burning level

rjw

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Dec 15, 2012
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Tascam 2488
New to this, although have had the 2488 for about six years. How can you adjust the level at which CDs are burned. When my CDs are played back on external players the level is always too low. At what stage of the process can I adjust this?
 
HI, I had the same issue. So when I mix down I have the high up, between the 0 and the 6 on the master stereo fader. Then keep you monitor level down or where you need it to be.
 
That's a really good question rjw. You would think that the presets for the mastering on the 2488 NEO would get your volume pretty close to where it needs to be as long as you've created a good mix but it doesn't. I've about come to the conclusion that it's not possible to burn a CD on the 2488 with the mastering tools that it provides and be able to get the audio at a volume level comparable with the recording industry audio levels. And I'm talking about recording industry volume levels before the "loudness war." I can play music that was recorded in the 1960's (or whenever) in my car or my home stereo or on anything and listen to it at a moderate volume level. Then, I play a CD that I recorded on the 2488 NEO and I have to turn the volume up on my stereo considerably. If my CD was in a jukebox, it would be kinda embarrassing at the lack of volume compared to the other songs in the jukebox. The only way I have found to get the volume level during mastering to a somewhat comparable volume level to other CD's is to not be too concerned about the meter and clipping. I know that goes against basic recording logic but if I can't hear it clipping, I've decided to let it go. I hate to do that but it's either that or have a real quiet CD. Of course, there is a limit as to how far you can let it go. I may be wrong but I think that when the meter shows it's clipping, it's more of a warning sign, to an extent. Even when I let it "clip," the volume level is still not up to recording industry volume levels. If anyone knows how to create a great sounding CD on the 2488 NEO at a proper volume level, I'd love to hear your suggestions! :confused:
 
I recorded our band live and I set the recording levels just below clipping ( red led coming on on each channel ) and when I mixed the songs I had to turn down ( cut )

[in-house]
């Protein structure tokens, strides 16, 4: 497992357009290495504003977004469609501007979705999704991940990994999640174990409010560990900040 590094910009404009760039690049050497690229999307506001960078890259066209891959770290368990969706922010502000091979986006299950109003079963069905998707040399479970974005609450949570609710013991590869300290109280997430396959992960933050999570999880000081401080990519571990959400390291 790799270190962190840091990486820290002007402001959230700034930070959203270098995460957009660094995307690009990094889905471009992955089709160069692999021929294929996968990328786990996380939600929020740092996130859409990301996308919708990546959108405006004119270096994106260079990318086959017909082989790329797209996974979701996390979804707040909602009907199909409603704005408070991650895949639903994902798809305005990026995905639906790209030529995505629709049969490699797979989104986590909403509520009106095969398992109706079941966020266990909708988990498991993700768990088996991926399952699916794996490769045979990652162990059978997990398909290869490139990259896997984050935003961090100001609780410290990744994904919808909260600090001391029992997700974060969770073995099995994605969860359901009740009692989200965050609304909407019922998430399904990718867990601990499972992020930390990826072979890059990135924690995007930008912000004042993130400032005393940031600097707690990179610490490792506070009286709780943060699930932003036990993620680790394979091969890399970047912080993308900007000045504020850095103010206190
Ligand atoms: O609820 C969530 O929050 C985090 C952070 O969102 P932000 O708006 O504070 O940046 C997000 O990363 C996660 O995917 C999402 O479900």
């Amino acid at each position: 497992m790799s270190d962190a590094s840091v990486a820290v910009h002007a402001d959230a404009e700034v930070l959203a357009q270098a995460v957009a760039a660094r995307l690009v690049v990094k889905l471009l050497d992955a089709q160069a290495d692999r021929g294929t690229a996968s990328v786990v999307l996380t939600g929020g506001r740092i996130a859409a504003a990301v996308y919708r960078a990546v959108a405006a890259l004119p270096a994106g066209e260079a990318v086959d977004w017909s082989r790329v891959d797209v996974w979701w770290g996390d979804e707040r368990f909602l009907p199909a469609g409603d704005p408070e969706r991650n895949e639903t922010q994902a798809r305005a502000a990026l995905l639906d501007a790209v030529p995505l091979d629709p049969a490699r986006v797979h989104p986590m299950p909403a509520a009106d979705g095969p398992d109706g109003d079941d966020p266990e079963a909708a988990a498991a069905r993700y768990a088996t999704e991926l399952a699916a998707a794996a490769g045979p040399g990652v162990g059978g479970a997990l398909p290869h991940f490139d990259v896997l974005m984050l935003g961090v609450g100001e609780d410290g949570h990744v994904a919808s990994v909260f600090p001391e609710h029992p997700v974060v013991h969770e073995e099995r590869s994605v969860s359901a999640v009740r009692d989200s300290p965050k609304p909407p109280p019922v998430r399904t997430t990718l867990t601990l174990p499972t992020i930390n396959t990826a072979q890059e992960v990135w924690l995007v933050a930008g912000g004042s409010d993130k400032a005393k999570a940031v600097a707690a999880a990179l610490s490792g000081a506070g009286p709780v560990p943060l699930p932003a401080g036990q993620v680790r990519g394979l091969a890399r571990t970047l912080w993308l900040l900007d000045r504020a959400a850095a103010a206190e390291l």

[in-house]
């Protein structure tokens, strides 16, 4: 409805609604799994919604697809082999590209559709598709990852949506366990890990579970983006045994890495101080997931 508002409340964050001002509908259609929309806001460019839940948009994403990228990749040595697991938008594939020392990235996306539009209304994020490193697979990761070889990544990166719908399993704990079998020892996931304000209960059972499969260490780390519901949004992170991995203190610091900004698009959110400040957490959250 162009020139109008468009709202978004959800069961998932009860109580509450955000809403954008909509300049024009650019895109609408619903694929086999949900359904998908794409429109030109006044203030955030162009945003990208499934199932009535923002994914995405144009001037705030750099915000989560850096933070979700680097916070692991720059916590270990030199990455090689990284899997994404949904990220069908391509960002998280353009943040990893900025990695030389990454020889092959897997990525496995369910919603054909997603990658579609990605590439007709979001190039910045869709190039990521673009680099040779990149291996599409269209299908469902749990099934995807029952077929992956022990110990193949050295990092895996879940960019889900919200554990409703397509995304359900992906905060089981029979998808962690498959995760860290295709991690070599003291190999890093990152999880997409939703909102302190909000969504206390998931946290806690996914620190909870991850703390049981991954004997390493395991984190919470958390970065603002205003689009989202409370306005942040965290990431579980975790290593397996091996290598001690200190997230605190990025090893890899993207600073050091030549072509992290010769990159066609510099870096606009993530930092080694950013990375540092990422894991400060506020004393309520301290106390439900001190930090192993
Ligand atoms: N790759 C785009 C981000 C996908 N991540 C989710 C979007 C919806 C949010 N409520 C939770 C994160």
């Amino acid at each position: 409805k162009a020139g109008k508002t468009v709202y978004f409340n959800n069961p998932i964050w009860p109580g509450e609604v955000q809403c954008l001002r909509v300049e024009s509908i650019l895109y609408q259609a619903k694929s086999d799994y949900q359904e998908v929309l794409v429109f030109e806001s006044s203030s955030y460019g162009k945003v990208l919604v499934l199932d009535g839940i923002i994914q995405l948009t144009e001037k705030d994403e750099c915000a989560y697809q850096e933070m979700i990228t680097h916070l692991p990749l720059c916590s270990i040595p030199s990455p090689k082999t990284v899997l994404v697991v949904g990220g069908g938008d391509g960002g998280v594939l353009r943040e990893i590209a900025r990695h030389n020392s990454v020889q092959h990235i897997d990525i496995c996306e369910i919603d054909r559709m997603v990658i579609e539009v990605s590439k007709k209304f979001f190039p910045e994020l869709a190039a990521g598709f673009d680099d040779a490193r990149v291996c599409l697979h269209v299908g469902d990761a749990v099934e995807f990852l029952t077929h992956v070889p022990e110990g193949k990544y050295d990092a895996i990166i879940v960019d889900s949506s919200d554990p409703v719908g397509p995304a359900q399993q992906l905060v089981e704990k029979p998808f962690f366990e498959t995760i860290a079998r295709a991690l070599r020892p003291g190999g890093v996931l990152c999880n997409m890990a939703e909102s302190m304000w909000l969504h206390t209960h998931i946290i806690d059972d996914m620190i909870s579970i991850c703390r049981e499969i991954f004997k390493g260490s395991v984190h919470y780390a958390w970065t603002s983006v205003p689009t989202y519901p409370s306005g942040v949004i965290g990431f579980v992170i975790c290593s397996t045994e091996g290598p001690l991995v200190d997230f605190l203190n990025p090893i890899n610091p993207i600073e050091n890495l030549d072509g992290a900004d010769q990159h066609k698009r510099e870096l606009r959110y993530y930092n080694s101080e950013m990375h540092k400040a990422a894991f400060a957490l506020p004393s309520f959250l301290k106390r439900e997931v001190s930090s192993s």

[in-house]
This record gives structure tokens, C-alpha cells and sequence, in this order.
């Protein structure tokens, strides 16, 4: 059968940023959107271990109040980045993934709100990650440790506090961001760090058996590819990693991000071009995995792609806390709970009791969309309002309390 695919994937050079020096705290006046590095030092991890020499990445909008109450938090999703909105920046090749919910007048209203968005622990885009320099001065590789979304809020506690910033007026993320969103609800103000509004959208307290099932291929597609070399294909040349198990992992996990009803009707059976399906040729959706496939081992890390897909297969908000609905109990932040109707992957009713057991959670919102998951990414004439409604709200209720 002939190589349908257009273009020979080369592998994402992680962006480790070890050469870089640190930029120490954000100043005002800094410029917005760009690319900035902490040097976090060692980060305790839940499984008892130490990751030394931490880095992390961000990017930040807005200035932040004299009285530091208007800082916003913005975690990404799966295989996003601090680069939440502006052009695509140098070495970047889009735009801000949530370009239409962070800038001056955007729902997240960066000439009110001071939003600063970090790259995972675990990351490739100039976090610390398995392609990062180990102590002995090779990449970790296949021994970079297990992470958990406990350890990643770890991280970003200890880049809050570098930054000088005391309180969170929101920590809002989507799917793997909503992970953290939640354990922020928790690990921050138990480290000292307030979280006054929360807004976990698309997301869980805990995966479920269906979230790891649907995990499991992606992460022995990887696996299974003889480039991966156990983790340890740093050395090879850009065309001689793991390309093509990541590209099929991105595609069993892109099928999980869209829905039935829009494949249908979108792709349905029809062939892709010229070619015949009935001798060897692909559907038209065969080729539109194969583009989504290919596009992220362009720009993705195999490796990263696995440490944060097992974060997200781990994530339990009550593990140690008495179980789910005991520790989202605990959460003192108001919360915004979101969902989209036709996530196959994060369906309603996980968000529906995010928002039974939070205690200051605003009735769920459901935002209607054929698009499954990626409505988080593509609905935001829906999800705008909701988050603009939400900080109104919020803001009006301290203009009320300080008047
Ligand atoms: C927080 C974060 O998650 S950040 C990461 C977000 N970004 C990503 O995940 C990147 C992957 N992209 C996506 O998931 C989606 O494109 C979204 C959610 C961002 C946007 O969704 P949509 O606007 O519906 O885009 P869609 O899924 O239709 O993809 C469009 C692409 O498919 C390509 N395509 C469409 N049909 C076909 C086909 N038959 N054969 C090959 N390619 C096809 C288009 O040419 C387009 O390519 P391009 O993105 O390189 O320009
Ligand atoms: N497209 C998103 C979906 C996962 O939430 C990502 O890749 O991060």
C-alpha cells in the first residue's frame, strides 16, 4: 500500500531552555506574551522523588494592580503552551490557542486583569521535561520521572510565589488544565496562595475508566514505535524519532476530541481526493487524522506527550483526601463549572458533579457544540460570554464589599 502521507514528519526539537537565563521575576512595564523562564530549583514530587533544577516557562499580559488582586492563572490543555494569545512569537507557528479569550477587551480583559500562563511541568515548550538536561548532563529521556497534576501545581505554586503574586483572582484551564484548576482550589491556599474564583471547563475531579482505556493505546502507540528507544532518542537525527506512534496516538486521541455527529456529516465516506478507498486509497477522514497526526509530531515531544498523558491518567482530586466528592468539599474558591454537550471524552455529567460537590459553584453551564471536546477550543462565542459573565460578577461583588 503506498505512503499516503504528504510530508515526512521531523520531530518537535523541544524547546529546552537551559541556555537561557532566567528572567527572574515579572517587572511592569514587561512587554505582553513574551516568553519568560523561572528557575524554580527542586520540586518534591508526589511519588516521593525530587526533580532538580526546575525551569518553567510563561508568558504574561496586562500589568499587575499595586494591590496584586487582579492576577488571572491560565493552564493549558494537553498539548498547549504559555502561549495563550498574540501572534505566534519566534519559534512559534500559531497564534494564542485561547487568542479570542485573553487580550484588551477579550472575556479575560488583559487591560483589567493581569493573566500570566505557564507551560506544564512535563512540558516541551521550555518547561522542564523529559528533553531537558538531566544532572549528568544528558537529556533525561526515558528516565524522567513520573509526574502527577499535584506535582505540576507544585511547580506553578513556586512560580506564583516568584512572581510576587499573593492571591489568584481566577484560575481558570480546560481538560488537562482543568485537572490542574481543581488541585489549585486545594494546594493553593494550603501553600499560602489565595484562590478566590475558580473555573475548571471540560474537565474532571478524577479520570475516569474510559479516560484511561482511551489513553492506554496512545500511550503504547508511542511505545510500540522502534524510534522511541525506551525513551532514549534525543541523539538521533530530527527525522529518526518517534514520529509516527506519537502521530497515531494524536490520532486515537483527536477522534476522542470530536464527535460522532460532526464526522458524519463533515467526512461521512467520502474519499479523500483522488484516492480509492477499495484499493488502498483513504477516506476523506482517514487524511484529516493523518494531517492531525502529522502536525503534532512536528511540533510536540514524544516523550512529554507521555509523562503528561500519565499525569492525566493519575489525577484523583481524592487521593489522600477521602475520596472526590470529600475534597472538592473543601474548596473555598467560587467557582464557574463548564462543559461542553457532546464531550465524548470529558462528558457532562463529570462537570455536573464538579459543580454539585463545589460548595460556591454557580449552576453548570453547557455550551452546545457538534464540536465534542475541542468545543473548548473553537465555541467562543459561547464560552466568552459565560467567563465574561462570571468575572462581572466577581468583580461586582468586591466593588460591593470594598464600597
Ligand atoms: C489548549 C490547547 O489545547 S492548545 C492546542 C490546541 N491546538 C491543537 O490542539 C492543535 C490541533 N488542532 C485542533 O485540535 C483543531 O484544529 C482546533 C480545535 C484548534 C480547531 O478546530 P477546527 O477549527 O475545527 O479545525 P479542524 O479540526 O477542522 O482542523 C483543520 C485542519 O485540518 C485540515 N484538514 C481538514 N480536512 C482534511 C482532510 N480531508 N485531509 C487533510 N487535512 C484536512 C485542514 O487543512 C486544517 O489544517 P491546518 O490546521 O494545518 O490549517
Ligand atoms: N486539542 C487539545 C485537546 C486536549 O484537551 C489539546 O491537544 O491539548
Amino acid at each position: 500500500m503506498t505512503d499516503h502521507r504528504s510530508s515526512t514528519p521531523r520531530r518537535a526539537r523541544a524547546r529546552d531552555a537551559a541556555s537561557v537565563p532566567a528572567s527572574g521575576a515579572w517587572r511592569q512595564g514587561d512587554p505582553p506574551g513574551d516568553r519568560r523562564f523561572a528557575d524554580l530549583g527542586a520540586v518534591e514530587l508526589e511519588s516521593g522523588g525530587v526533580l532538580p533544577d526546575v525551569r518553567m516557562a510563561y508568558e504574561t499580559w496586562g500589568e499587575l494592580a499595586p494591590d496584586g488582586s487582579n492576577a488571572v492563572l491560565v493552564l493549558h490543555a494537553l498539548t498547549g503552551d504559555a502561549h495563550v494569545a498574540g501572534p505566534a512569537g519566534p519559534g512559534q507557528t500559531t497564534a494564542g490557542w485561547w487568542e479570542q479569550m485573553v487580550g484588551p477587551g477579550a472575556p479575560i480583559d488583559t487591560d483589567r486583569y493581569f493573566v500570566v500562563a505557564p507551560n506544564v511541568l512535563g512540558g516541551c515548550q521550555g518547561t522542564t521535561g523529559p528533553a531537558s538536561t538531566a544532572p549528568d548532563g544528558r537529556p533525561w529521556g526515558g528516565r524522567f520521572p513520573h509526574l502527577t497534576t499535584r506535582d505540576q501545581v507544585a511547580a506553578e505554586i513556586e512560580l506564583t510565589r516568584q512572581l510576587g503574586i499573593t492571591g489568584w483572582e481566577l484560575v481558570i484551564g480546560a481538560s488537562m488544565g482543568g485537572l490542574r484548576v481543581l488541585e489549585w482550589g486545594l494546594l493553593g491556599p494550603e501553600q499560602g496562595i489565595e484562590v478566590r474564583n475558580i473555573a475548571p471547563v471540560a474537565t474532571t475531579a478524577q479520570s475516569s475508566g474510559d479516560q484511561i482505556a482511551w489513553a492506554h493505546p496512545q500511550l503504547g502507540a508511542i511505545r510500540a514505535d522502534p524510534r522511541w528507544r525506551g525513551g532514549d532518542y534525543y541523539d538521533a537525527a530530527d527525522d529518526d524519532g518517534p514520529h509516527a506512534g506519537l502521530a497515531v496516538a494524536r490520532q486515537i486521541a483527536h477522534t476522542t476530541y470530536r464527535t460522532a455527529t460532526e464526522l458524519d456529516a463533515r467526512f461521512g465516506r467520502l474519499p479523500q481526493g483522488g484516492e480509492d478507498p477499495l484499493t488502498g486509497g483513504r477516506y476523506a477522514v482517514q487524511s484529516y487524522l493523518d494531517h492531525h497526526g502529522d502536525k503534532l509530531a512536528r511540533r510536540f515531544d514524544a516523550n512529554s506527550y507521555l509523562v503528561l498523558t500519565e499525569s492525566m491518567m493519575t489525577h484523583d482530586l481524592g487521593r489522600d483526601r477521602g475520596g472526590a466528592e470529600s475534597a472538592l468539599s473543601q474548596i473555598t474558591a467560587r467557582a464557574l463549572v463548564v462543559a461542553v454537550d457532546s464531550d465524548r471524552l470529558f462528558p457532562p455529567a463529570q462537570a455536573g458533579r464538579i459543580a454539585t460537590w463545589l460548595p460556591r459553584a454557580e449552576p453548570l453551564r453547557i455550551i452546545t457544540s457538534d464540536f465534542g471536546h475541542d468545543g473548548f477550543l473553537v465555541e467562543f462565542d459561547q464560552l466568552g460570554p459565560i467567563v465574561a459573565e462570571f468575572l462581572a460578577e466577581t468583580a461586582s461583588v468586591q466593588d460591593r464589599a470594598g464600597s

the volume of if track to get a nice mix. When i burned the cd I used the basic compressor preset and the cd sounded fine without turning the volume knob up to 10.
 
vgmrmojo said:
I recorded our band live and I set the recording levels just below clipping ( red led coming on on each channel ) and when I mixed the songs I had to turn down ( cut )
the volume of if track to get a nice mix. When i burned the cd I used the basic compressor preset and the cd sounded fine without turning the volume knob up to 10.
Thanks for your reply vgmrmojo. Did you compare the volume level of the CD that you recorded to the volume level of a CD produced by a major record label? The CD's I've recorded sound fine and I don't have to turn the volume all the way up to 10 to listen to it but when I take my CD out of the CD player and put in a CD produced by a major record label, I have to turn the volume down to listen to that CD at a similar volume level.
 
I gave up a few years ago trying to get a loud enough mix from my 2488 internal mixes. I transfer the final mix to my computer and use Sony Sound Forge and the plug in/VST s from my T-Racks Deluxe software to make the final master. I do get my mixes pretty loud using a compressor and brick wall limiter in T-Racks but that's a fairly expensive software and unless you are ready to tackle mastering in a major way I don't recommend spending that much money. Like a lot of people I started with the great (and free) Audacity software (Google: Audacity and download the free software and the free updates). It has a few compressors in it that are pretty good. After compressing the final mix in Audacity you can use the "Volume" tool to raise the overall level. You will see how it effects the wave forms before you save it. If it's clipping too much you can see it long before you hear it on the display. It's not your fault or Tascam's because the CDs today are just compressed and limited to incredible standards that are hard to compete with and you probably shouldn't even try. (Google: Loudness Wars or YouTube: Loudness Wars).
 

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